Ridgewood pushing back to reclaim space from sidewalk cafes
RIDGEWOOD, N.J. (AP) — Outdoor cafes that hog sidewalk space would be forced to scale back under a measure introduced by the Village Council.
Al fresco dining is a staple of Ridgewood’s downtown, but officials say the tables, chairs and barriers of some restaurants have intruded on sidewalks and neighboring properties, leaving pedestrians little space to maneuver.
Fifty-seven downtown businesses obtained licenses for outdoor cafes, and 30 summonses were issued last year, said Thomas Yotka, director of the Building Department and construction code official. Some restaurants had multiple violations, he said.
“The biggest problems we had, and the bulk of the summonses issued, were for the failure to maintain the 52-inch clearance and encroachment issues,” he said. What I mean by that is some establishments expanded beyond their own property lines, these things seemed to grow as the season went on and the weather got warmer.”
Outdoor seating in the public right-of-way must allow at least 52 inches of unobstructed space before the curb line.
Deputy Mayor Susan Knudsen, at a council meeting this month, called the violations a public safety issue, adding that establishments should have a limited number of “strikes” before revocation.
“Years ago, I was sitting at the corner of Broad and Ridgewood Avenue looking at what is now Finca. There were women walking towards me with baby carriages and they had to go into the street in order to maneuver around all of the growth on the sidewalk,” she said.
Council members also pointed out that some barriers can impede drivers from opening car doors.
Mayor Ramon Hache said, “I think some of the violations have gotten a little bit out of hand.
“My concern is always with these things is enforcement. We are really good at coming up with rules, but sometimes on the enforcement side, you know. I want to make sure that we continue to do the off hours and off days, because that’s when it will be the most effective,” he said.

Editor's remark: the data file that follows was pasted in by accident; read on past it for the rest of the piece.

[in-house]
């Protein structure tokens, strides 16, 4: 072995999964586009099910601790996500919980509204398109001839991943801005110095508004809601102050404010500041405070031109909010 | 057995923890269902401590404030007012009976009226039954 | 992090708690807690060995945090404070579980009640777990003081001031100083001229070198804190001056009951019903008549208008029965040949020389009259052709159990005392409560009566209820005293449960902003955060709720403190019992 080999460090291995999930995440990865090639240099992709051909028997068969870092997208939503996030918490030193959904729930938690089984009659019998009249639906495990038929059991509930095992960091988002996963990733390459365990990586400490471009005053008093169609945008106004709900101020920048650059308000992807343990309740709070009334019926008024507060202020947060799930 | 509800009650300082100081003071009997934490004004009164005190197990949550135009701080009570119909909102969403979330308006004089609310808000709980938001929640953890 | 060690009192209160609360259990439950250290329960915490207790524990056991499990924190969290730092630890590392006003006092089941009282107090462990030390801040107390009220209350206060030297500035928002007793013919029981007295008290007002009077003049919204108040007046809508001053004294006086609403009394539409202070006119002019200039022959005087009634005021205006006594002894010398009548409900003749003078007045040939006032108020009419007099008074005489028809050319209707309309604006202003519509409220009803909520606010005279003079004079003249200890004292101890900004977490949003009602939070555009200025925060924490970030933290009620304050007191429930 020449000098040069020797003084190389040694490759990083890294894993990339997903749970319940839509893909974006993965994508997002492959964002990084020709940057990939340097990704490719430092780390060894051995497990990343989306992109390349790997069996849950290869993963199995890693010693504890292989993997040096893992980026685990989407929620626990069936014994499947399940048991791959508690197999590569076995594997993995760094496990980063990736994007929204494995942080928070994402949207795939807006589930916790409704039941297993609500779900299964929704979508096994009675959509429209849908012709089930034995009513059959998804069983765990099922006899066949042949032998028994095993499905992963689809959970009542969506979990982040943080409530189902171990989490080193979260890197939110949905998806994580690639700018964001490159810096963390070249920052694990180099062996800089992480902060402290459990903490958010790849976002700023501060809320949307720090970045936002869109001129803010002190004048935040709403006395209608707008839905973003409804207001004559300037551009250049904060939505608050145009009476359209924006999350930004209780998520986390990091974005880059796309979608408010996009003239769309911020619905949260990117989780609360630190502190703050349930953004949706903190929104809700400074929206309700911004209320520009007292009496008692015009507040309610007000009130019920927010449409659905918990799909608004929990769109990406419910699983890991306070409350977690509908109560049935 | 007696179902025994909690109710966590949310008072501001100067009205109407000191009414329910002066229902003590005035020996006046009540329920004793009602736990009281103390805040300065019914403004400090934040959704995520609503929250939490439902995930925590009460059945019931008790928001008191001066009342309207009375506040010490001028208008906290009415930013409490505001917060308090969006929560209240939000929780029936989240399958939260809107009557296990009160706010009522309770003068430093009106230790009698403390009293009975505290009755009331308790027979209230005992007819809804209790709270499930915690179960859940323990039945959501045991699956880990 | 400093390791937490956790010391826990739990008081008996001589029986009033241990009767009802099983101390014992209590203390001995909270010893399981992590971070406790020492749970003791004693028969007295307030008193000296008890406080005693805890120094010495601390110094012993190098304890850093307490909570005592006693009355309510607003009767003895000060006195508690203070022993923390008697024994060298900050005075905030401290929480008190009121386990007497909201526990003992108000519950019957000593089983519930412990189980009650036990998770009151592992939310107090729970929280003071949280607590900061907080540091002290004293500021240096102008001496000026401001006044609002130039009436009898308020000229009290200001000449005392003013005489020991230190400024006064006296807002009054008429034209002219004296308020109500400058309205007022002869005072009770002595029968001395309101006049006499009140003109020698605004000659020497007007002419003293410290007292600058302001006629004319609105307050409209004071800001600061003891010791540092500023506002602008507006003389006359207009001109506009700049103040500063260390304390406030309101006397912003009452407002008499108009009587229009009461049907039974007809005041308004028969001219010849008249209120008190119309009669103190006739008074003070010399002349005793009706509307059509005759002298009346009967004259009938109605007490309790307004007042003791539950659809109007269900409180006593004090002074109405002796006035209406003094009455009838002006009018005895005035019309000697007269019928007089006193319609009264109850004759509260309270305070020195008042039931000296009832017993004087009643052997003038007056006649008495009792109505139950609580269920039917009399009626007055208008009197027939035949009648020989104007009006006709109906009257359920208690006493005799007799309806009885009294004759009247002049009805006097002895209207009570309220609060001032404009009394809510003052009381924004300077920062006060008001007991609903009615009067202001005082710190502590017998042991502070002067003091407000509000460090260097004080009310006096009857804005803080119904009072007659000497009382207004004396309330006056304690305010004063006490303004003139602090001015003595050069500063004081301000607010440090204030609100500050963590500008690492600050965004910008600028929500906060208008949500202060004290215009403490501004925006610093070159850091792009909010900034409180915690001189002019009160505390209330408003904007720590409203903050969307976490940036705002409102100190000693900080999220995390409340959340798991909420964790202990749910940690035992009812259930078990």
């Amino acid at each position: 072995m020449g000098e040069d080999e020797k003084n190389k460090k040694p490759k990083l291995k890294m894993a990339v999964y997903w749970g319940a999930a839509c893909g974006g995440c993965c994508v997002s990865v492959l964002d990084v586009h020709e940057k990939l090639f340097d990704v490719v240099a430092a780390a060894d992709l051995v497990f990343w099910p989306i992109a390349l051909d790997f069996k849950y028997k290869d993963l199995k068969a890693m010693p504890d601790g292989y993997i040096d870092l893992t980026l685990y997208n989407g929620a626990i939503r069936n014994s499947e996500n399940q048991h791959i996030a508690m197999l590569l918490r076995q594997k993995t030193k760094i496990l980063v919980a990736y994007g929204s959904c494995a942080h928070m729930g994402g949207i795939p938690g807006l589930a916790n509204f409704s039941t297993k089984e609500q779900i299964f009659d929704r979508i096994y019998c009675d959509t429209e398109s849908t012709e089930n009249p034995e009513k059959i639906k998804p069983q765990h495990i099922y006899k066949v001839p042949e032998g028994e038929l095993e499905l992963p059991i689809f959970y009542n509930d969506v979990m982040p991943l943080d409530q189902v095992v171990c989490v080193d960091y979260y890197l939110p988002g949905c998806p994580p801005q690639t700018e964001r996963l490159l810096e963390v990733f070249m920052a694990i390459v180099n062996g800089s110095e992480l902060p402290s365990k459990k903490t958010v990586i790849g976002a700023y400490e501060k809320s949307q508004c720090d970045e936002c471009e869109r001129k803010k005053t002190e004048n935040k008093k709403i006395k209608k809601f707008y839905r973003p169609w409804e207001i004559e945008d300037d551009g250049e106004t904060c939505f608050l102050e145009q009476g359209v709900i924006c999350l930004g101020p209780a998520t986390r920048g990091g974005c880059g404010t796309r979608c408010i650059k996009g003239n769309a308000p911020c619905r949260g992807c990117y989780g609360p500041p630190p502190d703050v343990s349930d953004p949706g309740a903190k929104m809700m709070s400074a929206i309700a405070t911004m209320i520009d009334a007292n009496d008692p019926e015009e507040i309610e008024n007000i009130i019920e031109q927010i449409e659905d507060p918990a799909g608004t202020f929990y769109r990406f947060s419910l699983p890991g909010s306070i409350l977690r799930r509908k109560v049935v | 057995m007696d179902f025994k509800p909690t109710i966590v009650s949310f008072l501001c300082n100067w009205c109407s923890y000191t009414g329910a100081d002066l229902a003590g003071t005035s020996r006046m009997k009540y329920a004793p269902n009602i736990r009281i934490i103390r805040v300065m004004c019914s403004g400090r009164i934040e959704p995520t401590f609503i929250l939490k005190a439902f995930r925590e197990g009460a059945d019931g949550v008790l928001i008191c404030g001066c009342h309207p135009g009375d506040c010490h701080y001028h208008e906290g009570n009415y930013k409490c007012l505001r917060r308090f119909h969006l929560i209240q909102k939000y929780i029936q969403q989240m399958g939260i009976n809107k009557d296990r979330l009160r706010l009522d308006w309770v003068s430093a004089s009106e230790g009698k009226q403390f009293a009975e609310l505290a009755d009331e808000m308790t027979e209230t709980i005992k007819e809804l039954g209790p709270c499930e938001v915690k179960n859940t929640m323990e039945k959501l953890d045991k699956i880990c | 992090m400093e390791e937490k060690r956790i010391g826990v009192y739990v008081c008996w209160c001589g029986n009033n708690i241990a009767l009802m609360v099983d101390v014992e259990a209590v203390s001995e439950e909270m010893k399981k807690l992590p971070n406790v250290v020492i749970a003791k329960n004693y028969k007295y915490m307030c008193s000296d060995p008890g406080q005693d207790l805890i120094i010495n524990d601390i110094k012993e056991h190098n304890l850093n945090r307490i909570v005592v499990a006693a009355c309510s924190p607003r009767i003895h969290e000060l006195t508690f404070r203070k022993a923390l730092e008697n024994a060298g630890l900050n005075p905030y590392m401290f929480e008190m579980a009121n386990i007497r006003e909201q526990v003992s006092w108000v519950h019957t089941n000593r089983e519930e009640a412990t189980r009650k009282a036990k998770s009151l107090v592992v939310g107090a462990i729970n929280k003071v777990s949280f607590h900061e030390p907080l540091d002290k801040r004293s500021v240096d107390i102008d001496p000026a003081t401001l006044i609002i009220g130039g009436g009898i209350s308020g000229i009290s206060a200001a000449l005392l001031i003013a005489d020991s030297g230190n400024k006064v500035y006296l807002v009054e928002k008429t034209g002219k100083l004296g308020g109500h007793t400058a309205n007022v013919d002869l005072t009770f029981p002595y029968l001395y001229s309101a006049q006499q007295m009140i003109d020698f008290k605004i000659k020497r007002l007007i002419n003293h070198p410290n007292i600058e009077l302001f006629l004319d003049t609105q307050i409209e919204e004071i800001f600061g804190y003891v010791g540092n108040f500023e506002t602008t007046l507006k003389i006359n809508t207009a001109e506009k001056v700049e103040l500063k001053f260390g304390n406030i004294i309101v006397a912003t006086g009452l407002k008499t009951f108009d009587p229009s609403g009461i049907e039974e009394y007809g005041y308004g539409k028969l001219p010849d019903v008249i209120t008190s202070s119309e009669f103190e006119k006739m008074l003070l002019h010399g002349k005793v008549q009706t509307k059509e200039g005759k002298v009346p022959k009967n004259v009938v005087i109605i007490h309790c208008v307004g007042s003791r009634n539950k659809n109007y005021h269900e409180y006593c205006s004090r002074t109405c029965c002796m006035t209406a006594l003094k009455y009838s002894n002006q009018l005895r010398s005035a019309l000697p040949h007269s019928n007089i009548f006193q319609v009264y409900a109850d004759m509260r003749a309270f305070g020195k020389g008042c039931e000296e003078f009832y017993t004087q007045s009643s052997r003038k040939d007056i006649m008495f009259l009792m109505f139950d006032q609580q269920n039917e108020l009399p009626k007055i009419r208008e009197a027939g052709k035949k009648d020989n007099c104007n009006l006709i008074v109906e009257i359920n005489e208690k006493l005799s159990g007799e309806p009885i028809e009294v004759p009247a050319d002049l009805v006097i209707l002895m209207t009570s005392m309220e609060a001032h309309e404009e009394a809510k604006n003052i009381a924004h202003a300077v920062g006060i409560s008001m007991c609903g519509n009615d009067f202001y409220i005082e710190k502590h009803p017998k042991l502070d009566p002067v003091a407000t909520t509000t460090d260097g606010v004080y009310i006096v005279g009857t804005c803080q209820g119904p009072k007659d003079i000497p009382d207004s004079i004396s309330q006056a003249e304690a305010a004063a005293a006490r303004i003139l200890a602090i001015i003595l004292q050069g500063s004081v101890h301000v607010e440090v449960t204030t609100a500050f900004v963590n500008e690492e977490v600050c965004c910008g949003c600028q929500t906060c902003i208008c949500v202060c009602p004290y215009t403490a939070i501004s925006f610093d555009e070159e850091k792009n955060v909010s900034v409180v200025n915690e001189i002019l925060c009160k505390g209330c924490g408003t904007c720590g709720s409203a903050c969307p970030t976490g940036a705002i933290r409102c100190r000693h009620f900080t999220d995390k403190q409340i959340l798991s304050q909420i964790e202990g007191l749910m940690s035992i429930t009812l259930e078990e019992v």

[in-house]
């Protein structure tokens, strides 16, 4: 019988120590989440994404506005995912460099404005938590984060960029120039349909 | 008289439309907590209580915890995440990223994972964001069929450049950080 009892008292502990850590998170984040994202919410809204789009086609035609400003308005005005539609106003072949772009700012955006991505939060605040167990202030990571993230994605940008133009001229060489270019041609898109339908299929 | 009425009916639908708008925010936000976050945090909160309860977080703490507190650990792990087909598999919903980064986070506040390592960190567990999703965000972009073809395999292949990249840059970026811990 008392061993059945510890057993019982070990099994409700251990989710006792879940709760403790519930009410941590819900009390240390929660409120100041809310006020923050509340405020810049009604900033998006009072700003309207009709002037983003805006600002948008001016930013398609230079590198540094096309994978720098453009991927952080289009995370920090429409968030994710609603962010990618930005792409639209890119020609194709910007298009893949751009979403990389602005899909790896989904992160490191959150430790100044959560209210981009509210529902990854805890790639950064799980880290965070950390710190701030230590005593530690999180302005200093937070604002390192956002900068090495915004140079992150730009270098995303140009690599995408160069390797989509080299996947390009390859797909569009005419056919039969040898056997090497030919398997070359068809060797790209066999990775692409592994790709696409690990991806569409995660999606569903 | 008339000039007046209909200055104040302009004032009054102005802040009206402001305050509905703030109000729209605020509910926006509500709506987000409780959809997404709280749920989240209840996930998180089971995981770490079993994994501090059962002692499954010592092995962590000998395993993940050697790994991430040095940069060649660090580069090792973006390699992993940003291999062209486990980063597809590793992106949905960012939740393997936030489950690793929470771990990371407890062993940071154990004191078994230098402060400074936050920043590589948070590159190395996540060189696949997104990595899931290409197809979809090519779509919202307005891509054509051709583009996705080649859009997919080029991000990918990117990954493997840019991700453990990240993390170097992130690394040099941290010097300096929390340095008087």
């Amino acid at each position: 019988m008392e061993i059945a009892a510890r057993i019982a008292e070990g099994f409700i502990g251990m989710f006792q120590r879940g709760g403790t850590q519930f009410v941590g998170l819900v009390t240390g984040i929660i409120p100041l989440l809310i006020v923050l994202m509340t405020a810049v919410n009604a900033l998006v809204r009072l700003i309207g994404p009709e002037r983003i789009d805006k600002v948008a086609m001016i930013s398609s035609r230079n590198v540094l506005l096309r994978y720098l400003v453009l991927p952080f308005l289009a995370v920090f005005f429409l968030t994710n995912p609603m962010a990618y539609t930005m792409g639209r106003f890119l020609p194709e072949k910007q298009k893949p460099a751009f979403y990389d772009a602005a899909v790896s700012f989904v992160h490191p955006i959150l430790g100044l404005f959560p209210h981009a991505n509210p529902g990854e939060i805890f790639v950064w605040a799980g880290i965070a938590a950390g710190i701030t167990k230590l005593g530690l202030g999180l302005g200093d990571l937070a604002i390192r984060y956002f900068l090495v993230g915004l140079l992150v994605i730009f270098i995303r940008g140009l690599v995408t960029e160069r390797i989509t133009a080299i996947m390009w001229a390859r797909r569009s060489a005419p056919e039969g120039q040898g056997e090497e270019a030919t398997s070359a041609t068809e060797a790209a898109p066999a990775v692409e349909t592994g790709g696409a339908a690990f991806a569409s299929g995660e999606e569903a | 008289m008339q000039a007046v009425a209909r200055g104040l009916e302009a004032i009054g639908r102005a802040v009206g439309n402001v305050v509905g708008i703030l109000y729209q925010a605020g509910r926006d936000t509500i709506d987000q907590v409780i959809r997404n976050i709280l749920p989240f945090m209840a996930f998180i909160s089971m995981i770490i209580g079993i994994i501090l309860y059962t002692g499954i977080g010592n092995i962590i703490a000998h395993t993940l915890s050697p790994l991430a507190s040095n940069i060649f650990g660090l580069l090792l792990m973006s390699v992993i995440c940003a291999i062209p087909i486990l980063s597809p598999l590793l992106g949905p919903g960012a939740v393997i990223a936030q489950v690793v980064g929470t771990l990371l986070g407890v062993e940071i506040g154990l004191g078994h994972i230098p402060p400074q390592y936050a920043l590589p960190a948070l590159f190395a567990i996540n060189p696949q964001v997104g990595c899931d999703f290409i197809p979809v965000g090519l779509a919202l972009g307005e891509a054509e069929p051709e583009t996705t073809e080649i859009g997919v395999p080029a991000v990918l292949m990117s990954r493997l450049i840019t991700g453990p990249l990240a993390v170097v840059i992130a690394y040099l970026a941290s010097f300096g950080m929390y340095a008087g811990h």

Yotka said his office conducts inspections typically after hours and on weekends. And in 2018, more village officials were given the authority to issue summonses, as a way to step up weekend enforcement.
The Village Council also has introduced new rules accompanying license applications and higher fees.
Under the proposed changes, outdoor setups would be permitted only from March 1 through Nov. 30, instead of year-round, and any licensee subject to three separate violations during the outdoor season will have its license revoked for a minimum of 30 days. Businesses can apply for reinstatement.
“The ordinance doesn’t need to be completely rewritten, but we think there are some areas that should be fine-tuned a little bit, particularly the type of barriers we would permit and where we are going to permit them,” Yotka said.
Yotka recommended requiring rudimentary site plans noting the locations of parking meters, signs and fire hydrants with each outdoor application, and to restrict movable barriers to a maximum height of three feet, including plants. The new rules might mean fewer seats at some restaurants, he said.
The new rules would also come with higher fees.
Outdoor cafe license fees now range from $50 for two seats, to up to $350 for more than 20 seats. Those would go up to $100 for one to four seats, and to $450 for more than 20 chairs.
Joan Groome, executive director of the Ridgewood Chamber of Commerce, said the proposed ordinance was distributed to members, adding it’s a “good reminder” of the existing rules and informative to new businesses who may be unaware of the license.
A public hearing on both ordinances is scheduled for Feb. 13.
Information from: The Record (Woodland Park, N.J.), http://www.northjersey.com